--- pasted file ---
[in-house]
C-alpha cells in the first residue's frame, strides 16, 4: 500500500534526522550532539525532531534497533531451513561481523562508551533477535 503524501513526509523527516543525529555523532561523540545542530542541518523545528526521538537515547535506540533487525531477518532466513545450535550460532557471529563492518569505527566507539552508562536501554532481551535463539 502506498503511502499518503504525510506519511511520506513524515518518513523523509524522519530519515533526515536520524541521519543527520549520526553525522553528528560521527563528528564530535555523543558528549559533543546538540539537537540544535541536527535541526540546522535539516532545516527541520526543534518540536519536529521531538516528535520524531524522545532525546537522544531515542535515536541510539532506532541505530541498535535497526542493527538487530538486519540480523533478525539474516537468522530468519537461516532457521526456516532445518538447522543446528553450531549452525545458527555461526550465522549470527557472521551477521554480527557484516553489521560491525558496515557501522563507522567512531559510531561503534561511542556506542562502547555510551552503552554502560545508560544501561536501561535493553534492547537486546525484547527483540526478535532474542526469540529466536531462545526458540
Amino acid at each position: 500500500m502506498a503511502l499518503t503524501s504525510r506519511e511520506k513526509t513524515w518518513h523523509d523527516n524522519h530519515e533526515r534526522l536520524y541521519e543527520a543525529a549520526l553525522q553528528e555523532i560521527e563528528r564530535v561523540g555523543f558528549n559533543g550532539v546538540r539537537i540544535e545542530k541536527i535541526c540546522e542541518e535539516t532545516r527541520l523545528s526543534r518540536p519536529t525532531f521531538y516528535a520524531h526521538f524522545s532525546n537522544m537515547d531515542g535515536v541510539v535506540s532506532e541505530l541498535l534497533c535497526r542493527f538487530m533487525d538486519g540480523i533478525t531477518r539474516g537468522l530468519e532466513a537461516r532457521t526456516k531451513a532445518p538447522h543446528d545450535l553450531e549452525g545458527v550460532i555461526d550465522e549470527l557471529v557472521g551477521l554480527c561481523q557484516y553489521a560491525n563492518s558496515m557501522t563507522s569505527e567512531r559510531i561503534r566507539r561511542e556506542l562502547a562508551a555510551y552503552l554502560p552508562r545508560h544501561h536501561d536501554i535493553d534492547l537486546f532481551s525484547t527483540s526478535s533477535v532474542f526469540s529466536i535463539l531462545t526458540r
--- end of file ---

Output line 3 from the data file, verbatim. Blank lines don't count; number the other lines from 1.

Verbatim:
Amino acid at each position: 500500500m502506498a503511502l499518503t503524501s504525510r506519511e511520506k513526509t513524515w518518513h523523509d523527516n524522519h530519515e533526515r534526522l536520524y541521519e543527520a543525529a549520526l553525522q553528528e555523532i560521527e563528528r564530535v561523540g555523543f558528549n559533543g550532539v546538540r539537537i540544535e545542530k541536527i535541526c540546522e542541518e535539516t532545516r527541520l523545528s526543534r518540536p519536529t525532531f521531538y516528535a520524531h526521538f524522545s532525546n537522544m537515547d531515542g535515536v541510539v535506540s532506532e541505530l541498535l534497533c535497526r542493527f538487530m533487525d538486519g540480523i533478525t531477518r539474516g537468522l530468519e532466513a537461516r532457521t526456516k531451513a532445518p538447522h543446528d545450535l553450531e549452525g545458527v550460532i555461526d550465522e549470527l557471529v557472521g551477521l554480527c561481523q557484516y553489521a560491525n563492518s558496515m557501522t563507522s569505527e567512531r559510531i561503534r566507539r561511542e556506542l562502547a562508551a555510551y552503552l554502560p552508562r545508560h544501561h536501561d536501554i535493553d534492547l537486546f532481551s525484547t527483540s526478535s533477535v532474542f526469540s529466536i535463539l531462545t526458540r